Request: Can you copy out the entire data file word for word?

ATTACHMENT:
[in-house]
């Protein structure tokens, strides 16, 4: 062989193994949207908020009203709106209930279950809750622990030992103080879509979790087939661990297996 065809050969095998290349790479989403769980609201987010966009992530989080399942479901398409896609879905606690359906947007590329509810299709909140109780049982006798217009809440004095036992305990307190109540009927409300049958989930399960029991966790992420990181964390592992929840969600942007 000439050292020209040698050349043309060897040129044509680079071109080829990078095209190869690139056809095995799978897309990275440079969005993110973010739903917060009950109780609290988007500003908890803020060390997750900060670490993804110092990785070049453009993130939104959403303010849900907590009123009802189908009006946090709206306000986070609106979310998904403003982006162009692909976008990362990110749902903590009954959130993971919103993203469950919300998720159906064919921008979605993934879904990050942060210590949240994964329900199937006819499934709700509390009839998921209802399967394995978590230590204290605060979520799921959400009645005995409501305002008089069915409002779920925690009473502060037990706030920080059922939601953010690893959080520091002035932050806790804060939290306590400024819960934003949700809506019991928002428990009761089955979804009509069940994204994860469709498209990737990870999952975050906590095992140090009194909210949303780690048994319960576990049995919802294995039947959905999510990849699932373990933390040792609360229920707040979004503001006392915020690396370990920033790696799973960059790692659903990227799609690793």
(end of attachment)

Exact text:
[in-house]
């Protein structure tokens, strides 16, 4: 062989193994949207908020009203709106209930279950809750622990030992103080879509979790087939661990297996 065809050969095998290349790479989403769980609201987010966009992530989080399942479901398409896609879905606690359906947007590329509810299709909140109780049982006798217009809440004095036992305990307190109540009927409300049958989930399960029991966790992420990181964390592992929840969600942007 000439050292020209040698050349043309060897040129044509680079071109080829990078095209190869690139056809095995799978897309990275440079969005993110973010739903917060009950109780609290988007500003908890803020060390997750900060670490993804110092990785070049453009993130939104959403303010849900907590009123009802189908009006946090709206306000986070609106979310998904403003982006162009692909976008990362990110749902903590009954959130993971919103993203469950919300998720159906064919921008979605993934879904990050942060210590949240994964329900199937006819499934709700509390009839998921209802399967394995978590230590204290605060979520799921959400009645005995409501305002008089069915409002779920925690009473502060037990706030920080059922939601953010690893959080520091002035932050806790804060939290306590400024819960934003949700809506019991928002428990009761089955979804009509069940994204994860469709498209990737990870999952975050906590095992140090009194909210949303780690048994319960576990049995919802294995039947959905999510990849699932373990933390040792609360229920707040979004503001006392915020690396370990920033790696799973960059790692659903990227799609690793």